LIHUE — It’s a fiery, often emotional, issue in Hawaii. And one organization plans to spend big bucks in an attempt to sway public opinion.
“Agriculture in Hawaii is presently under attack,” the Hawaii Farm Bureau Federation said.
In response, HFBF will spend $400,000 per year on a new “comprehensive public relations campaign intended to win the hearts and minds of voters and shore up support for all agricultural producers,” it stated in an Aug. 21 letter written by HFBF President Chris Manfredi.
The letter and a seven-page confidential document outlining the Small Farmers, Big Stories Public Relations Campaign were published Friday by the Honolulu-based Civil Beat.
“Across the nation, farmers and ranchers have been caught off guard by extremist activists that will stop at nothing to realize their utopian, misinformed and unsustainable vision of how you should farm … Please join us in thwarting these efforts by countering with positive fact-based messages before you find yourself fighting these same issues in your communities,” Manfredi wrote.
The campaign, according to the document, will consist of targeted messages in print, electronic and social media and utilize guerrilla marketing techniques, including strategically timed letters to the editor and online comments in articles, temporary tattoos divvied out during events and school presentations, and customized face painting for children.
In addition to regular advertisements planned in all major Hawaii newspapers, including The Garden Island, HFBF’s plan calls for 30-second ads highlighting “agricultural heroes” during NFL and college football games, PGA golf, and primetime TV shows like “CSI,” “Hawaii 5-0,” “Big Bang Theory” and “60 Minutes.”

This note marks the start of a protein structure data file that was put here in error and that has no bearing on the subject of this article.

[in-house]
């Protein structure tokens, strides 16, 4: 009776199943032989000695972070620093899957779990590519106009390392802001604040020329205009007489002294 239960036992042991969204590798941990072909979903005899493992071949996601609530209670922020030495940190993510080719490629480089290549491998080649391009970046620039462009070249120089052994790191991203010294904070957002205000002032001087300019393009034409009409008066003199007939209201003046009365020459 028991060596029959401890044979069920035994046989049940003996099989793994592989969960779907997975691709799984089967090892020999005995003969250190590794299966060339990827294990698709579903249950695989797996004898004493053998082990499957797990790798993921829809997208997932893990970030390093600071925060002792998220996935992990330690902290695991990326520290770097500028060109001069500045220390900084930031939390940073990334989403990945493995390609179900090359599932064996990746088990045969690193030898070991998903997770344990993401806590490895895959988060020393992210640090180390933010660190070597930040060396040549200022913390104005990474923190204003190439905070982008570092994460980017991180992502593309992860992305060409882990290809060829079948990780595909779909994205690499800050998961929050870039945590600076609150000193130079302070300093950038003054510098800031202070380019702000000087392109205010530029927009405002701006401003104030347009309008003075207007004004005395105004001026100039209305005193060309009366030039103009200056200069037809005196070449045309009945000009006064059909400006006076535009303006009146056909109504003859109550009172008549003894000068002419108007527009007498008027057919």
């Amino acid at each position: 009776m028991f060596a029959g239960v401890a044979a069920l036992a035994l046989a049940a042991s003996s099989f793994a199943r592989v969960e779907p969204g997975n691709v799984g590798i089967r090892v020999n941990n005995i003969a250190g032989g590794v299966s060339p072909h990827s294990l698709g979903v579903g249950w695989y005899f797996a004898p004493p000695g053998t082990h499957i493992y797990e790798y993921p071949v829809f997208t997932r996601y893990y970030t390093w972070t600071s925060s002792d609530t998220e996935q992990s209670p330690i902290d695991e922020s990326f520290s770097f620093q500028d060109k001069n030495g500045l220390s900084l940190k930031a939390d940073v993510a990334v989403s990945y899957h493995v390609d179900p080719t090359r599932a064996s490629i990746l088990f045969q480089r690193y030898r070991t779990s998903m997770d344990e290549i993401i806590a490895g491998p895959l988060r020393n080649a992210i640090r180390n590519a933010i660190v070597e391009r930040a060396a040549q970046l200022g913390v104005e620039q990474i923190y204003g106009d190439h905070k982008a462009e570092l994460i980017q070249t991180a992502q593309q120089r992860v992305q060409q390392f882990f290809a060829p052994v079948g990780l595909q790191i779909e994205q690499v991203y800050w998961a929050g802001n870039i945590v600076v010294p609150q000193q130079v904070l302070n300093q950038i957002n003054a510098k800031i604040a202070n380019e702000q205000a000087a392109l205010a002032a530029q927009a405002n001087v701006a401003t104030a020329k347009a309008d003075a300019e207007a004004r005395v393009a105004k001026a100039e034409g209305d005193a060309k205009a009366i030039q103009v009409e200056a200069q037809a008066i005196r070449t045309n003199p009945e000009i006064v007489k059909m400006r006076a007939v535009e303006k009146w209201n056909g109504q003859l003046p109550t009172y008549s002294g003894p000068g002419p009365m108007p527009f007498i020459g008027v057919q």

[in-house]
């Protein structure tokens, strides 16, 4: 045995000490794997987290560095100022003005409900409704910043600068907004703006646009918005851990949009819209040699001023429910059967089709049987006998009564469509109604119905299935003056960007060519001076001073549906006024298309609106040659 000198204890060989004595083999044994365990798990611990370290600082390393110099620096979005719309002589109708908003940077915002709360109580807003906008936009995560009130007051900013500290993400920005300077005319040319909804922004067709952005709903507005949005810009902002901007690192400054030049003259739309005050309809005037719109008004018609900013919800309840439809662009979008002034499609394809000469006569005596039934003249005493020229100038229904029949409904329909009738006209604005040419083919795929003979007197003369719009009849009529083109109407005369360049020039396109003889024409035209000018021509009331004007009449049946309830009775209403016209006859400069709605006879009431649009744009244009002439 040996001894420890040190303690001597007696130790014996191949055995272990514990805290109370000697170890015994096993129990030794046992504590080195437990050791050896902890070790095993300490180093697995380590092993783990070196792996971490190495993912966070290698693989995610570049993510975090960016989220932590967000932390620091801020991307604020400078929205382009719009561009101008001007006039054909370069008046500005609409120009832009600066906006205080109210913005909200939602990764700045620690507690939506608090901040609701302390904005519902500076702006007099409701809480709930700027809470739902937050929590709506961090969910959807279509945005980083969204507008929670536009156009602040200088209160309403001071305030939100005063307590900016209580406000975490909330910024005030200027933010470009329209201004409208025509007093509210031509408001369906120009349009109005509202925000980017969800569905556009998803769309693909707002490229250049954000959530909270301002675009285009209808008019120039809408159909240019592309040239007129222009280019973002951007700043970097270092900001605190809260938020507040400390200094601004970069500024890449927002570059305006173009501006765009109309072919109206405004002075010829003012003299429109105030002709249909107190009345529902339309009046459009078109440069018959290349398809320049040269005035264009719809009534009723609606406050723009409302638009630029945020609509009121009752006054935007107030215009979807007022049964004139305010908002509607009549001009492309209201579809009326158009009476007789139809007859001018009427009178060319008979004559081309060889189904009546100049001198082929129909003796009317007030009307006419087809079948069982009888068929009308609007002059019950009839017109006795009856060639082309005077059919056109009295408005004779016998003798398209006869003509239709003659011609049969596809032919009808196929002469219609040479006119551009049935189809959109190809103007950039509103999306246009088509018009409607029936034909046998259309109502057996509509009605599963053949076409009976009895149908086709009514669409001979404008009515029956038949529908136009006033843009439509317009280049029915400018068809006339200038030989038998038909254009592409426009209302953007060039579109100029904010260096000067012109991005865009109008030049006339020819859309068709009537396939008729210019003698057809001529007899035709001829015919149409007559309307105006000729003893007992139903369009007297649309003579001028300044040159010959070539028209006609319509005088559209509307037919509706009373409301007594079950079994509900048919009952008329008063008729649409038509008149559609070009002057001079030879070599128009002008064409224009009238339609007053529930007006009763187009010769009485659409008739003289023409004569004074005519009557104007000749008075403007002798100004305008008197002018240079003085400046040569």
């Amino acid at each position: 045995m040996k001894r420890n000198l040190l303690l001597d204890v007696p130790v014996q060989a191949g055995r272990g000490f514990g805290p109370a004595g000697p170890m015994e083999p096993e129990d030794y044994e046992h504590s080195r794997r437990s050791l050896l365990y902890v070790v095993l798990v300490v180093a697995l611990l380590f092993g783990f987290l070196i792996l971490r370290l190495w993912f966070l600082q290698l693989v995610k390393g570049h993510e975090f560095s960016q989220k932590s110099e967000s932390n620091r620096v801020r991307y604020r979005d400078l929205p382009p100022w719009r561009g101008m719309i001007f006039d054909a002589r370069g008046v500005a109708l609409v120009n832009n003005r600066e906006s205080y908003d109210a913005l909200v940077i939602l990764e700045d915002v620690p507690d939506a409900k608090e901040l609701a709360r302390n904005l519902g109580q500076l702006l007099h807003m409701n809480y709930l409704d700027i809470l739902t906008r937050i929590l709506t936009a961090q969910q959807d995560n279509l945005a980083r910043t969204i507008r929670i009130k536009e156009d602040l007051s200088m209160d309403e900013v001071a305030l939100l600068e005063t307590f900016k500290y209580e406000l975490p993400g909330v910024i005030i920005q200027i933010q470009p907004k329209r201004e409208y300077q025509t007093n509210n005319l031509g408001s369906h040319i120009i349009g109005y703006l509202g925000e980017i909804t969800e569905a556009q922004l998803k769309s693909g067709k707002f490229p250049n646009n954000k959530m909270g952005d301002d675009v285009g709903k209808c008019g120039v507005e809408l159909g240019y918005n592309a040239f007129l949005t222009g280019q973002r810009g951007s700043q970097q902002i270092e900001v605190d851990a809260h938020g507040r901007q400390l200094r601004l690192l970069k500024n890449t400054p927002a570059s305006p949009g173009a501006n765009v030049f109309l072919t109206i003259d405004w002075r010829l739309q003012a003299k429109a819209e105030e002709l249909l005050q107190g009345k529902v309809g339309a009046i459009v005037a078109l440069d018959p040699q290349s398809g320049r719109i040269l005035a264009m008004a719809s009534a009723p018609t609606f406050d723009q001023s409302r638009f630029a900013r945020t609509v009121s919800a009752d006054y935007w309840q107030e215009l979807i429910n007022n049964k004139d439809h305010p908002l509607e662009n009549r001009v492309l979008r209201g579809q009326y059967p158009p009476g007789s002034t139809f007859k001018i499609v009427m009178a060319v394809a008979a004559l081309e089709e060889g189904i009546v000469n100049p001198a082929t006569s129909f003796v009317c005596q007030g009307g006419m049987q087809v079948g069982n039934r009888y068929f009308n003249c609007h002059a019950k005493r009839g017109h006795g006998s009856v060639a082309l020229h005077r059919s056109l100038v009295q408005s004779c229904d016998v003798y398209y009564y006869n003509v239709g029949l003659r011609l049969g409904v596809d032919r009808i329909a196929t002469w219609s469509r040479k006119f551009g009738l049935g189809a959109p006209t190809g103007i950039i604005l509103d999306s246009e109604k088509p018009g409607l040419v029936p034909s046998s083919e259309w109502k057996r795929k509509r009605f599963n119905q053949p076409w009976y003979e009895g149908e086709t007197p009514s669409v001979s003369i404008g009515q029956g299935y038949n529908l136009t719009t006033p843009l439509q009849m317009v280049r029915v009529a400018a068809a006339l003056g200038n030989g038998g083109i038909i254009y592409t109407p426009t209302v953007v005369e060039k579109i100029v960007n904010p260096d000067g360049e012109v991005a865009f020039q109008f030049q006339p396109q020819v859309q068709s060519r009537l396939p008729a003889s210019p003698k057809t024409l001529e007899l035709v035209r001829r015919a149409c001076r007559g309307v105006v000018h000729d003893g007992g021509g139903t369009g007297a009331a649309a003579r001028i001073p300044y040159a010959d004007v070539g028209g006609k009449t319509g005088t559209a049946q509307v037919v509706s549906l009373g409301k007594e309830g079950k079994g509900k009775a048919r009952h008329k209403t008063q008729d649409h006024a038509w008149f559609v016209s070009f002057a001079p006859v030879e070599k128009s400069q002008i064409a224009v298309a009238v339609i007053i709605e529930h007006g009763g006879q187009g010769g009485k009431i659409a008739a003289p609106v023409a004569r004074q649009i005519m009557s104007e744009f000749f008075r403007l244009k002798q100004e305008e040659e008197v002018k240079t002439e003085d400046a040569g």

It is unclear how much of the money will be spent on Kauai, where lawmakers introduced and passed a measure aimed at regulating the island’s biotech industry, only to have the industry file suit in U.S. District Court. Last week, a federal judge ruled that the Kauai law is pre-empted by state law and therefore invalid.
Laurie Ho, the new president of the Kauai County Farm Bureau, said HFBF is still in the fundraising phase of the project and that the campaign has not yet been launched.
“It truly is a pro-agriculture campaign,” she said, adding it goes far beyond the controversies surrounding GMOs.
Ho declined to comment further, as the campaign is being spearheaded by HFBF. Manfredi did not respond to emails and phone calls seeking comment Tuesday.
Councilman Gary Hooser, who introduced Ordinance 960 (formerly Bill 2491)— which sought to regulate pesticide use and genetically modified crops by the island’s largest companies — said the campaign could have been expected.
“The fact that the largest landowners are partnering up with the large chemical companies trying to influence public opinion leading up to the election is not surprising,” he said.
Mark Phillipson, a spokesman for Syngenta on Kauai, said he was unaware of HFBF’s upcoming campaign but supports it.
“The farm bureau is doing what they should be doing, and that’s representing all forms of agriculture and defending all of them,” he said. “We need all the tools in the toolbox to make this thing work. That’s how agriculture’s always worked. Farming, ranching — it’s always been integrated in all forms.”
As part of the campaign, HFBF also hopes to restore Ag Hawaii, a quarterly magazine last published in September of 2012, revamp the HFBF website and increase its presence on Facebook, Twitter and Instagram.
HFBF wrote in its strategy overview that while working farmers and ranchers of Hawaii were busy growing crops and feeding families, contributing to the economy and their communities, non-farmers who are unfriendly toward modern agriculture have waged a campaign of political and environmental activism.
Success by such activists, HFBF said, would “cause the collapse of agriculture in Hawaii and have reaching impacts beyond our shores.”
The campaign is important, according to HFBF, because Hawaii’s tropical climate enables researchers and producers to test and develop trails and produce products up to four times faster than on the Mainland.
“What’s more, legislation that recently passed in Hawaii could be precedent-setting for other communities across the country,” the organization wrote. “Recent gains made by activist forces empower their cause. Legal and financial resources quickly pour in to fuel the fight against farmers.”
HFBF says farmers have been widely outnumbered in public testimony regarding legislation around the state, including measures on Kauai, Maui and Big Island.
“They comprise only about 1 (percent) of the population while growing food for the other 99 (percent),” the bureau wrote.
Chris D’Angelo, environment writer, can be reached at 245-0441 or firstname.lastname@example.org.